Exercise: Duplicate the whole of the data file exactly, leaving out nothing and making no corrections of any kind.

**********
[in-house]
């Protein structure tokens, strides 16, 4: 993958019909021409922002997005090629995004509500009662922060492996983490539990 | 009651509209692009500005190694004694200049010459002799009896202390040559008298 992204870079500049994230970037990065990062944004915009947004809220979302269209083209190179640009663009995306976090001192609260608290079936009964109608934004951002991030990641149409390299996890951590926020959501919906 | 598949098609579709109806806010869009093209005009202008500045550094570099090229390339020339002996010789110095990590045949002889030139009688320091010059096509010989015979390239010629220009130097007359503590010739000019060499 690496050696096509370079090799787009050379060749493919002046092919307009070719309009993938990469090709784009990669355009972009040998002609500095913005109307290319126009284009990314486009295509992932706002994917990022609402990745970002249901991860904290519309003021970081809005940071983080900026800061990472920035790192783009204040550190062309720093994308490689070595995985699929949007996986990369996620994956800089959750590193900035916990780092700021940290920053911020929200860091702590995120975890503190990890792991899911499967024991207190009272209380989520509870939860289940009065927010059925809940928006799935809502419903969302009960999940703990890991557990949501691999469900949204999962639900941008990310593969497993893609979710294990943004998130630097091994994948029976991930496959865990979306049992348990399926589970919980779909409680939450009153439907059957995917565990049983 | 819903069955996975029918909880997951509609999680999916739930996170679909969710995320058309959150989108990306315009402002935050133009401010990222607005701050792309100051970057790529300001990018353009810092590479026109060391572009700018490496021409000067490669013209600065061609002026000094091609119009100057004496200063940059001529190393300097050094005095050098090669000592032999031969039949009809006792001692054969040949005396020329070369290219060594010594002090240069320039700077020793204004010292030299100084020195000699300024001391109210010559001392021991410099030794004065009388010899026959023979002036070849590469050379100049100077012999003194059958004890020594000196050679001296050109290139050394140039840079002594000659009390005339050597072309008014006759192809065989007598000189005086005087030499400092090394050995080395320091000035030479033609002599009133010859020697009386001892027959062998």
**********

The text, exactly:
[in-house]
């Protein structure tokens, strides 16, 4: 993958019909021409922002997005090629995004509500009662922060492996983490539990 | 009651509209692009500005190694004694200049010459002799009896202390040559008298 992204870079500049994230970037990065990062944004915009947004809220979302269209083209190179640009663009995306976090001192609260608290079936009964109608934004951002991030990641149409390299996890951590926020959501919906 | 598949098609579709109806806010869009093209005009202008500045550094570099090229390339020339002996010789110095990590045949002889030139009688320091010059096509010989015979390239010629220009130097007359503590010739000019060499 690496050696096509370079090799787009050379060749493919002046092919307009070719309009993938990469090709784009990669355009972009040998002609500095913005109307290319126009284009990314486009295509992932706002994917990022609402990745970002249901991860904290519309003021970081809005940071983080900026800061990472920035790192783009204040550190062309720093994308490689070595995985699929949007996986990369996620994956800089959750590193900035916990780092700021940290920053911020929200860091702590995120975890503190990890792991899911499967024991207190009272209380989520509870939860289940009065927010059925809940928006799935809502419903969302009960999940703990890991557990949501691999469900949204999962639900941008990310593969497993893609979710294990943004998130630097091994994948029976991930496959865990979306049992348990399926589970919980779909409680939450009153439907059957995917565990049983 | 819903069955996975029918909880997951509609999680999916739930996170679909969710995320058309959150989108990306315009402002935050133009401010990222607005701050792309100051970057790529300001990018353009810092590479026109060391572009700018490496021409000067490669013209600065061609002026000094091609119009100057004496200063940059001529190393300097050094005095050098090669000592032999031969039949009809006792001692054969040949005396020329070369290219060594010594002090240069320039700077020793204004010292030299100084020195000699300024001391109210010559001392021991410099030794004065009388010899026959023979002036070849590469050379100049100077012999003194059958004890020594000196050679001296050109290139050394140039840079002594000659009390005339050597072309008014006759192809065989007598000189005086005087030499400092090394050995080395320091000035030479033609002599009133010859020697009386001892027959062998």